Road Hole Shorts

Golf Design, golf, golf, GOLF

Trees and turf – think oil and water

By Mary Armstrong

Published in the Las Cruces Sun-News December 24, 2010

In this column I’ve probably covered nearly every essential part of the golf course – greens, tees, fairways, roughs and bunkers.  And while we have covered trees here and there – the Arominink Golf Club article for one – we haven’t given them the depth they deserve.

Historically, courses have begun with few or no trees.  Since golf originated on the treeless links lands of Scotland, trees became a feature only because of the spread to more inland locations.  I imagine they were a nuisance, but it’s likely the expense was too large to remove all but those that were absolutely in play.  If you’ve ever looked at pictures of new courses from the early part of the 20th century, you might have noticed that the land was nearly always mostly barren of trees.  Whether this was a reason for selecting the site or because the architect had them all removed is hard to say.  However, from experience I know that if you have a treed site and aren’t using mapping – as few of the “turn of the twentieth century” architects did – then it is very difficult and time consuming to layout 18 or even 9 holes.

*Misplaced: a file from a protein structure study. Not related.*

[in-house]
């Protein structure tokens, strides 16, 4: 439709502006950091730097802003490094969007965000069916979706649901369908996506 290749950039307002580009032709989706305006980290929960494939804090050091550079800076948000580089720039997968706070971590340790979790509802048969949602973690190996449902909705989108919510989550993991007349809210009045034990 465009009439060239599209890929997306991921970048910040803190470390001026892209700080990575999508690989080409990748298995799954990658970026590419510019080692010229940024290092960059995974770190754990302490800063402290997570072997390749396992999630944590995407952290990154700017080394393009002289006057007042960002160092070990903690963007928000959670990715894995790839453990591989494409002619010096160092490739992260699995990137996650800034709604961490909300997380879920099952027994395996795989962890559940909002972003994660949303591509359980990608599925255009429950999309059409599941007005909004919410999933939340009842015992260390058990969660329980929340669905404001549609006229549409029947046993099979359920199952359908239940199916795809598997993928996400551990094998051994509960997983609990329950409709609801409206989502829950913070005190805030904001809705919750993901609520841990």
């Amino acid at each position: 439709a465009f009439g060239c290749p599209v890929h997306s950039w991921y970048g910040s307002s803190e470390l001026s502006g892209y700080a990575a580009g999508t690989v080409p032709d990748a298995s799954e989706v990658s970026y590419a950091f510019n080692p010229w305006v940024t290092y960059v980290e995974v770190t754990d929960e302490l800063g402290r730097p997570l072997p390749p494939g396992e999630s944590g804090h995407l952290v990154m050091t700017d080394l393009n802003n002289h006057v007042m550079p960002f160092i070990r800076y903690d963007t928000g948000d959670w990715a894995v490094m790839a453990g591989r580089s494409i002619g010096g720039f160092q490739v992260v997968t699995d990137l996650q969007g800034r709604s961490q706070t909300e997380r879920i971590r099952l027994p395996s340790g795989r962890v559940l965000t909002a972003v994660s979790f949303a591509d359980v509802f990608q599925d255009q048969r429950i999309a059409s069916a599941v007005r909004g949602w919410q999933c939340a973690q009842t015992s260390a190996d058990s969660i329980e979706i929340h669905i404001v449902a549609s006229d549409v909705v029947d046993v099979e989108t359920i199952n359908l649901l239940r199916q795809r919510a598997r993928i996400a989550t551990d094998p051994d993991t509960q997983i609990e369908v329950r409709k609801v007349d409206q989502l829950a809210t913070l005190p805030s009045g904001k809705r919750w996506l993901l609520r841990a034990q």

Trees have been added to most layouts – even to those that had many trees saved in the construction process.  The nation went through a tree planting “kick” in the late 50’s and early 60’s and golf course management people have been regretting it for the last 20 years or so. 

Why?  Well, it’s pretty simple.  Turf and trees don’t mix.  You can have lovely trees, but it’s doubtful that you’ll have very good turf – especially if you want playing surfaces that meet today’s standards.  On-the-other-hand, you can have wonderful turf, but not very good trees and you probably wouldn’t want to put the effort into pruning (limbs and roots) to get the turf product you wanted.  Besides, the trees wouldn’t look…well, like trees. 

But John Q has a certain affinity for trees.  There’s been research into that, but I don’t have the space here to explain more completely.  Suffice to say humans do seek out trees for shelter – physical and psychological.  The more hostile and barren the landscape, the more we look for shelter – be it from the wind, rain or sun. 

So, what to do?  Well, first of all, my recommendation is never start planting trees on a golf course – they really are too much trouble – not within playable areas and especially not where turf will be the groundcover.  Let’s say you have ‘em already.  Well then you really need to be actively managing them – just as you would any other feature on the golf course.  Certainly the management doesn’t need to be on a par with greens, tees or even roughs.  At a minimum, you’ll need an annual inspection.  And what if you haven’t done a thing with them for years and years?  The effort to get things back into proper shape may be drastic and/or take years and plenty of expense.  In the past ten or so years many courses have removed thousands of trees in order to eliminate competition from in-play areas and restore the shot values envisioned by the original designers.